HealthDay News — Most physicians expect the Affordable Care Act (ACA) to continue as planned and expect further integration in the coming years, according to a report.

“Physicians recognize that ‘the new normal’ may necessitate major changes in the profession that require them to practice in a different setting as part of a larger organization that uses technologies and team-based models for patient care,” Paul Keckley, PhD, executive director of the Deloitte Center for Health Solutions (DCHS), which conducted the survey, said in a statement.

Keckly and colleagues surveyed a nationally representative sample of up to about 600 U.S. primary care and specialist physicians in 2013 to examine their perspectives and attitudes toward healthcare reform.

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According to the survey, only 31% of physicians graded the overall health care system performance favorably. Less than half of those surveyed (44%) believe that the ACA is a good start and 82% believe it will continue as planned.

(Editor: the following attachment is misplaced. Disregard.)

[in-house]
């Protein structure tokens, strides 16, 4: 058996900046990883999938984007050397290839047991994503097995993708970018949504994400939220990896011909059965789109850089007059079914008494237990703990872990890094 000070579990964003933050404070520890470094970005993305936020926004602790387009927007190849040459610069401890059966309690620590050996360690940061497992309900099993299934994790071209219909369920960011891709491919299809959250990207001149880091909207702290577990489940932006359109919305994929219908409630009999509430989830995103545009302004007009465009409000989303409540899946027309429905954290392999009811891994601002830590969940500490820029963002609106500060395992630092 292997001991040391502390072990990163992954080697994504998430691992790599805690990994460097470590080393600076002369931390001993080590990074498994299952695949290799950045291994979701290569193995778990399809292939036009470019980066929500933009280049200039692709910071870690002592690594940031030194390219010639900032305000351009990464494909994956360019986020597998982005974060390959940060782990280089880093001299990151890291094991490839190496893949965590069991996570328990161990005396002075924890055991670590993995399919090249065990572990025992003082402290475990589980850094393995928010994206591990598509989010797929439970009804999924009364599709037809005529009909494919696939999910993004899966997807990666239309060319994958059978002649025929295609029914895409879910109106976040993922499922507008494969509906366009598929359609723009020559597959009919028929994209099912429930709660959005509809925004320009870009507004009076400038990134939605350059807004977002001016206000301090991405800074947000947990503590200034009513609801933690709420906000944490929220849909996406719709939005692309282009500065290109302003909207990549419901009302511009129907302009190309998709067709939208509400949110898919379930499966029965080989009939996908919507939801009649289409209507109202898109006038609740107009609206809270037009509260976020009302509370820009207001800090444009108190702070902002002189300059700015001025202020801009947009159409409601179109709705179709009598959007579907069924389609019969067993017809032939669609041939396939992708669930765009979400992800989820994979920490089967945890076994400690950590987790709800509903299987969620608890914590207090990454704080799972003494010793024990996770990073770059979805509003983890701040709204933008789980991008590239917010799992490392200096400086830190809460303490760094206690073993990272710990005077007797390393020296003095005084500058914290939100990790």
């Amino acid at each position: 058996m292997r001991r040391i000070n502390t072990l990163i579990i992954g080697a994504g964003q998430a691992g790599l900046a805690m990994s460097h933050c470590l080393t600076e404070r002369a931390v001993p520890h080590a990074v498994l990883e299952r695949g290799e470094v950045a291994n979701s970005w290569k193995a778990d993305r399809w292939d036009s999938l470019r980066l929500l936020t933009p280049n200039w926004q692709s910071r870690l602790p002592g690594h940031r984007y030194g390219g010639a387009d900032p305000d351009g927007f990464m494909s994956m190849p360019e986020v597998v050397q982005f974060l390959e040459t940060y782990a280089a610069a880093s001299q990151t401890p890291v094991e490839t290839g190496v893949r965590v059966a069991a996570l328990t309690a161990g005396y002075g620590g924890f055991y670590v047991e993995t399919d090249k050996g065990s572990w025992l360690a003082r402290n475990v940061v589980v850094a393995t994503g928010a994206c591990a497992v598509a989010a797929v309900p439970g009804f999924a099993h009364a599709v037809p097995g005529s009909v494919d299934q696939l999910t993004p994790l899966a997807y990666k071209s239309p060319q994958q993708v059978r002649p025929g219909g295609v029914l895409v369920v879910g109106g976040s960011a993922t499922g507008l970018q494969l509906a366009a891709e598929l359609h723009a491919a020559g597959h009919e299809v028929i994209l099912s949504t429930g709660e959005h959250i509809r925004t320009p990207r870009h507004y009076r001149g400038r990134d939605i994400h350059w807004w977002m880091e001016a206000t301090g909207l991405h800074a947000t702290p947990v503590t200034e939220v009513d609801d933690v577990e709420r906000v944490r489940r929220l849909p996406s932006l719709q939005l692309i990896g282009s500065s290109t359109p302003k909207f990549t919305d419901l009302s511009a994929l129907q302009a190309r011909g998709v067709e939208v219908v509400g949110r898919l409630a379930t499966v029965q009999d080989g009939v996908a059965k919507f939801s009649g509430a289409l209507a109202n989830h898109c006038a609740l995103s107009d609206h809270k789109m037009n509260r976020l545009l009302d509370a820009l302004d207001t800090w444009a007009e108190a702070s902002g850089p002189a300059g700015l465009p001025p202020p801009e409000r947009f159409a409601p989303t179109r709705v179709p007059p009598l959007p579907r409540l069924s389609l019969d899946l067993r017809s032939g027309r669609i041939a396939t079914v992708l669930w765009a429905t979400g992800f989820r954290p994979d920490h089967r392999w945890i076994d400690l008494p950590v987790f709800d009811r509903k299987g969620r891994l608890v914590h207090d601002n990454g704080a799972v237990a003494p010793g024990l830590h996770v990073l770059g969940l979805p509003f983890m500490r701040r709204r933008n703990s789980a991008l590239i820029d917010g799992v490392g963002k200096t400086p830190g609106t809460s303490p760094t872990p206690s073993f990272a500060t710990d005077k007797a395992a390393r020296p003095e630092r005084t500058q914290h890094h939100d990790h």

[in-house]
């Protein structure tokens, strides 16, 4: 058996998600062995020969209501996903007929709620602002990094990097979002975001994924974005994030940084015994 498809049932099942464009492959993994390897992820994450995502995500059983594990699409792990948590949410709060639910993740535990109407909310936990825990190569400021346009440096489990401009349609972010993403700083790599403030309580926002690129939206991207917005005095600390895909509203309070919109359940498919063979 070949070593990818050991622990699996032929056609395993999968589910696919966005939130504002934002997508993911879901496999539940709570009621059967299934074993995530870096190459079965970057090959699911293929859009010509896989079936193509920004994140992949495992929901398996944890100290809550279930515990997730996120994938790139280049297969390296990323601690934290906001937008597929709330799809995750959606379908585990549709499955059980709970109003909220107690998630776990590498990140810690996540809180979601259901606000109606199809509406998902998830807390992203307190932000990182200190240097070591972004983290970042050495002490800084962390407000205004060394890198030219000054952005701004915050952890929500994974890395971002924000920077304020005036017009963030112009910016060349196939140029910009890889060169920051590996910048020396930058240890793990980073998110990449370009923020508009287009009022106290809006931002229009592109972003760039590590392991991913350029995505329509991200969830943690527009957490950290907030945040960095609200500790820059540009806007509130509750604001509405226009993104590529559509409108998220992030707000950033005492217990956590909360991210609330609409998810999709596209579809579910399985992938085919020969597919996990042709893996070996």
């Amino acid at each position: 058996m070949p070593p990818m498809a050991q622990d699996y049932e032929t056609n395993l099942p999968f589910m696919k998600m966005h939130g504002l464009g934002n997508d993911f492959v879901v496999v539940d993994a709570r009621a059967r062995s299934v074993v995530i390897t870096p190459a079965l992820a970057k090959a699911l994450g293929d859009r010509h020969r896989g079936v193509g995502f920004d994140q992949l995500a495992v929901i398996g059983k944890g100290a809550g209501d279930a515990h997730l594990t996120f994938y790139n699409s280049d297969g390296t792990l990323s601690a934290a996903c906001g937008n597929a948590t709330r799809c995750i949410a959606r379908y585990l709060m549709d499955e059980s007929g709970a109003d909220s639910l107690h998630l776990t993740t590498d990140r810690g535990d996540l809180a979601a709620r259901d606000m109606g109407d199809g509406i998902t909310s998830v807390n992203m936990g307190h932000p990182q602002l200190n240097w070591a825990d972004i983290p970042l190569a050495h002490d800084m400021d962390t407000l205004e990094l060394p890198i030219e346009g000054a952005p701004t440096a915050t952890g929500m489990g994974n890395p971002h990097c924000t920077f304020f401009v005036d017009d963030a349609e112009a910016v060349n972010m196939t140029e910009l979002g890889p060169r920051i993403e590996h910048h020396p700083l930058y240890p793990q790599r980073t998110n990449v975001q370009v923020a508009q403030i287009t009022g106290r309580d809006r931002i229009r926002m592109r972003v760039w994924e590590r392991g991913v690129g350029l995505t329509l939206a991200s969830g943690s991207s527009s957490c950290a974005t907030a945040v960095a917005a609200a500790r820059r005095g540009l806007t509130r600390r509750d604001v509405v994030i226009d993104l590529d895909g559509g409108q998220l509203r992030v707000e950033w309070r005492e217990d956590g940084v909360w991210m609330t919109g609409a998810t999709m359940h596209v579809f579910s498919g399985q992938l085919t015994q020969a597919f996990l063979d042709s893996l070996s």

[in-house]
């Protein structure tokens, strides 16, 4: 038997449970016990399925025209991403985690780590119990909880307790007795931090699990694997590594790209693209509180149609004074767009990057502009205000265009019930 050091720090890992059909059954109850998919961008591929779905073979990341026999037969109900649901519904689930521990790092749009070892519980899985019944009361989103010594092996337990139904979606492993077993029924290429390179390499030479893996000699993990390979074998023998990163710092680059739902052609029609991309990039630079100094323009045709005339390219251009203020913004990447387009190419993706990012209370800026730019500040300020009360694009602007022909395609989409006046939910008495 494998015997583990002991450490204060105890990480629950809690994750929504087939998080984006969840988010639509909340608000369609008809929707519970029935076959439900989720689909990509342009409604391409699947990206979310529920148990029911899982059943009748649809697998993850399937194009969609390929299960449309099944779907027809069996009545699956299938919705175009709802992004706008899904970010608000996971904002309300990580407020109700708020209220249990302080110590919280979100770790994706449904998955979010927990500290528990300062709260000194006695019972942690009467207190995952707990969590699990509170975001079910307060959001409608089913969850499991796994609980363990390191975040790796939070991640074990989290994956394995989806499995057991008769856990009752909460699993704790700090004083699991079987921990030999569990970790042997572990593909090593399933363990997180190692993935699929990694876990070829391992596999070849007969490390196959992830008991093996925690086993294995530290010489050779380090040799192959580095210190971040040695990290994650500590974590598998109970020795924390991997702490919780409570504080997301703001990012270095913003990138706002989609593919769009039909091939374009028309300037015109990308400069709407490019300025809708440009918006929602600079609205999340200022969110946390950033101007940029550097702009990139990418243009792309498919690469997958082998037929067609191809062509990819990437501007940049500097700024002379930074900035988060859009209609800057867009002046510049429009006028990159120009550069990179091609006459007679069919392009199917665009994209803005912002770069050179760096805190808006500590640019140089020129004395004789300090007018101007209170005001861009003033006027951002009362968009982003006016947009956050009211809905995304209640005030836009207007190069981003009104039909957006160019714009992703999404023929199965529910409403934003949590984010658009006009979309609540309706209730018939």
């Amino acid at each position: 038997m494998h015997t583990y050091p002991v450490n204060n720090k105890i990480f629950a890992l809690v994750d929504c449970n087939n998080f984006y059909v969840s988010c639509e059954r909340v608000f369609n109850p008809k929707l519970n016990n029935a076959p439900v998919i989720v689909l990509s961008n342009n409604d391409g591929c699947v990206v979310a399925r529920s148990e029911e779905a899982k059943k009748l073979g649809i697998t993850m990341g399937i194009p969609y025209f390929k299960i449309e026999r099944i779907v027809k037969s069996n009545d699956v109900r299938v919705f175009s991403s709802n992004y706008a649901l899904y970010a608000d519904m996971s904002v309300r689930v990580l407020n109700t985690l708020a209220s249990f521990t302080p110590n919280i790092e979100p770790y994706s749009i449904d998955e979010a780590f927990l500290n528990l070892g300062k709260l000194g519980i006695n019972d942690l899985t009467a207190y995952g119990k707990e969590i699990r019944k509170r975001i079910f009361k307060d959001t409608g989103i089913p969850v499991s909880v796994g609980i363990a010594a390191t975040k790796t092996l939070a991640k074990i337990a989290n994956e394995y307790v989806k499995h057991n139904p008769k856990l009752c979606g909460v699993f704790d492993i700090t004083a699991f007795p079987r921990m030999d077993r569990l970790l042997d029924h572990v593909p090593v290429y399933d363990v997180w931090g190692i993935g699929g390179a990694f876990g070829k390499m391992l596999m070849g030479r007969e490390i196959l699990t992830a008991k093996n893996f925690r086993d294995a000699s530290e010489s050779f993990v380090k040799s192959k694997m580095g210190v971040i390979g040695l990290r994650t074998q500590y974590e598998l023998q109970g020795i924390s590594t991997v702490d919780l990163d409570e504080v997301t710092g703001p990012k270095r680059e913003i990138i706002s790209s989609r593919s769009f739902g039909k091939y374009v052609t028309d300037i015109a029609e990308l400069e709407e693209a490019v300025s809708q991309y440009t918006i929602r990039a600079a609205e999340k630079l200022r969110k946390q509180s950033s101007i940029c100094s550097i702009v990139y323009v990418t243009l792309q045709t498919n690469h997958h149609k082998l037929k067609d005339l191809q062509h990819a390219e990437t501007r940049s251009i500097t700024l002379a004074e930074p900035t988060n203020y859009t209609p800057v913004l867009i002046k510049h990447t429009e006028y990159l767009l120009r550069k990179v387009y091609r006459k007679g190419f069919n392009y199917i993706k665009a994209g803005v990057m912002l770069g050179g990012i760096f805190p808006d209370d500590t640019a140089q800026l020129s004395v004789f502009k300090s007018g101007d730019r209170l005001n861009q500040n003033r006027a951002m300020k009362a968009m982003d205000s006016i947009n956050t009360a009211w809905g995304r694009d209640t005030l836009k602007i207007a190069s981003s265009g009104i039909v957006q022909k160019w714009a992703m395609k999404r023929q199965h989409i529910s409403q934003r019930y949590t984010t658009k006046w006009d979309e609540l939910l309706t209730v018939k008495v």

In 2011, more than half of those surveyed were familiar with delivery system improvement programs, compared with 27% in 2012. Most physicians (66%) believe that physicians and hospitals will be more integrated in the next one to three years.

In terms of satisfaction with practicing medicine, 65% of physicians responded affirmatively, with top drivers of satisfaction including patient relationships, protecting and promoting health, and intellectual stimulation.

Most physicians, 78%, believe nurse practitioners and physician assistants will play a bigger role in direct primary care delivery, and 57 % believe that the practice of medicine is in jeopardy. About half of physicians (51%) expect their income to fall dramatically in the next one to three years.

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